The Steelers won that Ravens game but only by a score of 19-14 and they struggled. Ben Roethlisberger threw the ball 51 times, the most he had done all season to that point. Big Ben’s rate dropped to 81.0 for that game and his yards-per-completion went down to 5.2. Then the doors fell off the Steelers vehicle when they faced The Washington Football Team just five days later.
The undefeated season ended with a 23-17 loss to Washington as Roethlisberger had to take to the air often with 53 attempts and a slightly better rating of 82.7. The loss took its toll on the Steelers and their quarterback because a week later on national television, the Buffalo Bills manhandled the Steelers winning 26-15 while watching Big Ben have one of his worst games of the season finishing with a QB rating of just 65.9, throwing two picks, and failing to throw for more than 200 yards (187).
Thinking the Bengals game would be a cure-all, it was absolutely the opposite especially for Ben Roethlisberger. He had the worst first half in his 17-year career and despite improving a bit in the second half, he looked like a shell of his former self. The receivers take some of the blame for a few dropped passes but it was Roethlisberger who was missing targets while completing just 20 of 38 passes for only 170 yards. There was just one touchdown pass, and one interception, one sack, and two fumbles one of which became a turnover.
The Bengals scored 17 points off of turnovers in the first half and for Big Ben, most of the blame went on his shoulders. But Cincinnati also came out and punched Pittsburgth in the mouth and Pittsburgh was never able to answer back. A better way to realize that Big Ben is not the same player is to look at the overall numbers of the first nine games and the last five.
From game one through game nine, Ben Roethlisberger completed 67% of his passes. In the last five, that number dropped to 63%. From opening day until the game with the Bengals in November, there were 22 touchdown passes from the hands of Ben Roethlisberger and just four interceptions. His average passer rating was 104.1
From November 22 until this Bengals loss on December 22, Roethlisberger has thrown just eight touchdowns in five games and has thrown six interceptions. His yards-per completion has dropped to a 5.3 mark. But more concerning is his passer rating which has dipped to an average of 76.34 during this current slump.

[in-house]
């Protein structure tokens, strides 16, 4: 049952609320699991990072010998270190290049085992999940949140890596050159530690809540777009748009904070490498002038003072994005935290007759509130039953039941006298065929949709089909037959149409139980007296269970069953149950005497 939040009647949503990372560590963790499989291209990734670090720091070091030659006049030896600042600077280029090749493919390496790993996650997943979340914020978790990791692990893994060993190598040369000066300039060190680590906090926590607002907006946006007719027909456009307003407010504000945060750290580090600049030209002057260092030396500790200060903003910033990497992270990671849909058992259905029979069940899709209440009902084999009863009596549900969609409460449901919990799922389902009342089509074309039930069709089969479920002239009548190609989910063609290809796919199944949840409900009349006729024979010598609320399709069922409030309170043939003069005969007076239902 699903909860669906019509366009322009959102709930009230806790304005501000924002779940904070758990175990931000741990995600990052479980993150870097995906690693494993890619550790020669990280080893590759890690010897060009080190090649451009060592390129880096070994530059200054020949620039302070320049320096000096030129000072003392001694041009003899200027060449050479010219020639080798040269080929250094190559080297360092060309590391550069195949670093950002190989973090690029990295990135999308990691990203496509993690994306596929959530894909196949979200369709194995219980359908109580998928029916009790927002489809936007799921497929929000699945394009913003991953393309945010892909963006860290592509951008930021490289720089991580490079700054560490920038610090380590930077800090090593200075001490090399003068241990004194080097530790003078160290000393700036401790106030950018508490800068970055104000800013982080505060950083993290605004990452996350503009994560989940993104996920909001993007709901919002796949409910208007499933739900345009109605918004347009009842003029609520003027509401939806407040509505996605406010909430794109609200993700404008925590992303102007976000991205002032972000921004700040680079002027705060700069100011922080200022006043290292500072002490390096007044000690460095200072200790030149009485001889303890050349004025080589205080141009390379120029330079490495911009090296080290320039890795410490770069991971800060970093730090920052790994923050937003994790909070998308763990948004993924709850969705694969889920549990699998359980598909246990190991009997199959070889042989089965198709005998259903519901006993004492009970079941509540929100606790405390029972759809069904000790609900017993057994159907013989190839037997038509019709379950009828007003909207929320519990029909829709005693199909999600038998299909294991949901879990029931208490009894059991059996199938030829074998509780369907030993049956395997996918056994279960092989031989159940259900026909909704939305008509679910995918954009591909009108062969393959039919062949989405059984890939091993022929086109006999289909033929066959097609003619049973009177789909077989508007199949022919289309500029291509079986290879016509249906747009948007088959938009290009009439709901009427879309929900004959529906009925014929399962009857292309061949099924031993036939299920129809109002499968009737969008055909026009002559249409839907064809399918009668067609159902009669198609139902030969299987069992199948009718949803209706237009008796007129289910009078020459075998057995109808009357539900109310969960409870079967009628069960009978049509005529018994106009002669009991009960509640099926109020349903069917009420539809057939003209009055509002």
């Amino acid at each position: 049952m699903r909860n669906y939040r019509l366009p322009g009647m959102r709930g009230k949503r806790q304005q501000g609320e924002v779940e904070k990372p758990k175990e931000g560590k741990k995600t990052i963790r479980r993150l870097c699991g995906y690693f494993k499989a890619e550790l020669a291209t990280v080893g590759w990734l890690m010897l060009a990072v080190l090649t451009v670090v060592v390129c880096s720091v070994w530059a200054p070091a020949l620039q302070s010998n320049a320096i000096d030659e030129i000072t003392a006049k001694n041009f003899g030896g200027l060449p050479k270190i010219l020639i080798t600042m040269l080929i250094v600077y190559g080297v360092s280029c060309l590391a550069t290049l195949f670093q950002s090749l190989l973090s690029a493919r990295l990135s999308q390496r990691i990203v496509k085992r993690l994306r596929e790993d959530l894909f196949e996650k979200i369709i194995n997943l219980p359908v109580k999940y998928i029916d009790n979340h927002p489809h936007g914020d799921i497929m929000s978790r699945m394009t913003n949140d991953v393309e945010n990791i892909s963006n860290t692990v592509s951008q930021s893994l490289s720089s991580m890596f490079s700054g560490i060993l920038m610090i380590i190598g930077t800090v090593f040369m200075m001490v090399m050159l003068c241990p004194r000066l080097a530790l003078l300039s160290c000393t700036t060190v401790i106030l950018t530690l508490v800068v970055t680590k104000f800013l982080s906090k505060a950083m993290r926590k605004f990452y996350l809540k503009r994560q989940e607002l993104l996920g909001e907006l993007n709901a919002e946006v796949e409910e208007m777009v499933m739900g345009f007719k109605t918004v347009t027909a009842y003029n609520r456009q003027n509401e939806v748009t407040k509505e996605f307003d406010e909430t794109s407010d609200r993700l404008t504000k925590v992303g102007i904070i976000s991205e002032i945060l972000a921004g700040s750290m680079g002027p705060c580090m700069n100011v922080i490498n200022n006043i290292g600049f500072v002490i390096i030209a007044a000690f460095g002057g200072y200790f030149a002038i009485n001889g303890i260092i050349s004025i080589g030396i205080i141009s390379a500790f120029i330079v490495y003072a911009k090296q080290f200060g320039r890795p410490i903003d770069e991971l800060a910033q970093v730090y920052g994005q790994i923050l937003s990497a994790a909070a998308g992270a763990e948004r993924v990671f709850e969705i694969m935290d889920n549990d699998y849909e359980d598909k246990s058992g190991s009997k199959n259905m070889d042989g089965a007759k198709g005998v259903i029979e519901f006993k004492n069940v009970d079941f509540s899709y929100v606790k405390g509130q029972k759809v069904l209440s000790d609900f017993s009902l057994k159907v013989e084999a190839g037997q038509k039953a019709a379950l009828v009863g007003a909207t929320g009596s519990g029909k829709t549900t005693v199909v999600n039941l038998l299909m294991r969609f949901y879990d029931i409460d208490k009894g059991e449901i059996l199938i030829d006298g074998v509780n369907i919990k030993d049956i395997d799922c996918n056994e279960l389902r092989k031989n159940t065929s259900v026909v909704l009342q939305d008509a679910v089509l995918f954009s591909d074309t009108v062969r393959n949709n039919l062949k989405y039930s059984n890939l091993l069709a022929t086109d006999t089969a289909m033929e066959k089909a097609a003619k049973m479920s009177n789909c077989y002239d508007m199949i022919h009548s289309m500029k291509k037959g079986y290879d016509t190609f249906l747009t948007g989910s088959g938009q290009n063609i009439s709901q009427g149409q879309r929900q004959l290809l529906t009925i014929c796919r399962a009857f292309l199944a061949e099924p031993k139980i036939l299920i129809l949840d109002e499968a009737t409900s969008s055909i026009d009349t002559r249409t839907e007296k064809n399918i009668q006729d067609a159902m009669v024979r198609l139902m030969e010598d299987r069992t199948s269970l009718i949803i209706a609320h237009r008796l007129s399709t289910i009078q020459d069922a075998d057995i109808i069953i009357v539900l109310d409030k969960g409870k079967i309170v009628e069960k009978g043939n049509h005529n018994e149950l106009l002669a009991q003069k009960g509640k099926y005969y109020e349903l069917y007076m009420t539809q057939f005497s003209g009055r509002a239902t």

What does it all mean? Ben Roethlisberger is playing poorly but so are other players except for the defense who has been repeatedly put in bad field positions by the inept offense. In football, though most of the responsibility especially on offense falls on the quarterback’s shoulders. The Steelers will go only as far as how far Big Ben can carry the offense and right now it looks like he is failing at doing that.
In some ways what Ben Roethlisberger is going through reminds me of what the baseball playing Pittsburgh Pirates former pitcher Steve Blass went through way back in 1972. Having been one of the Buccos best pitchers for a long time, like a flash of light, all the sudden Steve Blass could not find home plate. He tried everything to correct any issues as to why he could no longer pitch effectively and all failed. He quit baseball after numerous attempts to find his best skills. Now Ben Roethlisberger seems to just have had his abilities vanish into thin air.
Again, the dilemma for the Steelers is who is next after Ben Roethlisberger? It’s not a good problem to have especially without a franchise-type guy currently on the team. The next three weeks could easily determine Big Ben’s future and I believe if somehow a miracle happens and Pittsburgh reaches the Super Bowl, with a win he would retire to go out on top. A loss and he would probably come back. But that possibility does not seem like reality and so if he continues to play this poorly and the Steelers get bounced in the first round of the playoffs, I think if he does not retire, the Steelers might begin to push him in that direction and try to encourage him to call it a career.